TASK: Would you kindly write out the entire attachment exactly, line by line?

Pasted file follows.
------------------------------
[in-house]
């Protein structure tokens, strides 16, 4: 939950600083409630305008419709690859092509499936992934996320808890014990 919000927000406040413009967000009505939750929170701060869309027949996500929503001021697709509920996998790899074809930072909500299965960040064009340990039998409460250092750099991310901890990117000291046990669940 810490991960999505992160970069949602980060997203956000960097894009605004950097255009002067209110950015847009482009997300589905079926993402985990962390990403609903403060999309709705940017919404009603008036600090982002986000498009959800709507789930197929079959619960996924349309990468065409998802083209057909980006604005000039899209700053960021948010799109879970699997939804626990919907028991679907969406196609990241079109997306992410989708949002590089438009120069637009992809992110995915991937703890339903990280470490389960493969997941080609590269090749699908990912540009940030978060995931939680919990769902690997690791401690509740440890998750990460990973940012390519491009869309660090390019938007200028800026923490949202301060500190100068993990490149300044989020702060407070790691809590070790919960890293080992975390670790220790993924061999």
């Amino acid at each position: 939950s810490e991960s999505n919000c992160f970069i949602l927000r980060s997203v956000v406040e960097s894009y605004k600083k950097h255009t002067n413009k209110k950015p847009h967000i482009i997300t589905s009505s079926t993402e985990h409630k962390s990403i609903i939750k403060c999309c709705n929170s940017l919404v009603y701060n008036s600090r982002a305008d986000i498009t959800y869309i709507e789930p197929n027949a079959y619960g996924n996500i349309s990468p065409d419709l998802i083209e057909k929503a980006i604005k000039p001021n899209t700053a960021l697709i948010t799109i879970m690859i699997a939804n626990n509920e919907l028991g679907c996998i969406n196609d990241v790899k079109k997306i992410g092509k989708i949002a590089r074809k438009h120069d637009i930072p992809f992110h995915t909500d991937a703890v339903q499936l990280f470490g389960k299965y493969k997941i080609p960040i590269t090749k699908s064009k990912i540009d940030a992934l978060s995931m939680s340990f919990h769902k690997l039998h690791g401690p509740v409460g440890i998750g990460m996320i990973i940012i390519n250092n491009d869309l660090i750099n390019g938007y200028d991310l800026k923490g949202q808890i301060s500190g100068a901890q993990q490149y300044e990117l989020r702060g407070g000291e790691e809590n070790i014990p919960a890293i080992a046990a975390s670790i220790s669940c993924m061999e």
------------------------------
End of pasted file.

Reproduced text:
[in-house]
């Protein structure tokens, strides 16, 4: 939950600083409630305008419709690859092509499936992934996320808890014990 919000927000406040413009967000009505939750929170701060869309027949996500929503001021697709509920996998790899074809930072909500299965960040064009340990039998409460250092750099991310901890990117000291046990669940 810490991960999505992160970069949602980060997203956000960097894009605004950097255009002067209110950015847009482009997300589905079926993402985990962390990403609903403060999309709705940017919404009603008036600090982002986000498009959800709507789930197929079959619960996924349309990468065409998802083209057909980006604005000039899209700053960021948010799109879970699997939804626990919907028991679907969406196609990241079109997306992410989708949002590089438009120069637009992809992110995915991937703890339903990280470490389960493969997941080609590269090749699908990912540009940030978060995931939680919990769902690997690791401690509740440890998750990460990973940012390519491009869309660090390019938007200028800026923490949202301060500190100068993990490149300044989020702060407070790691809590070790919960890293080992975390670790220790993924061999």
């Amino acid at each position: 939950s810490e991960s999505n919000c992160f970069i949602l927000r980060s997203v956000v406040e960097s894009y605004k600083k950097h255009t002067n413009k209110k950015p847009h967000i482009i997300t589905s009505s079926t993402e985990h409630k962390s990403i609903i939750k403060c999309c709705n929170s940017l919404v009603y701060n008036s600090r982002a305008d986000i498009t959800y869309i709507e789930p197929n027949a079959y619960g996924n996500i349309s990468p065409d419709l998802i083209e057909k929503a980006i604005k000039p001021n899209t700053a960021l697709i948010t799109i879970m690859i699997a939804n626990n509920e919907l028991g679907c996998i969406n196609d990241v790899k079109k997306i992410g092509k989708i949002a590089r074809k438009h120069d637009i930072p992809f992110h995915t909500d991937a703890v339903q499936l990280f470490g389960k299965y493969k997941i080609p960040i590269t090749k699908s064009k990912i540009d940030a992934l978060s995931m939680s340990f919990h769902k690997l039998h690791g401690p509740v409460g440890i998750g990460m996320i990973i940012i390519n250092n491009d869309l660090i750099n390019g938007y200028d991310l800026k923490g949202q808890i301060s500190g100068a901890q993990q490149y300044e990117l989020r702060g407070g000291e790691e809590n070790i014990p919960a890293i080992a046990a975390s670790i220790s669940c993924m061999e």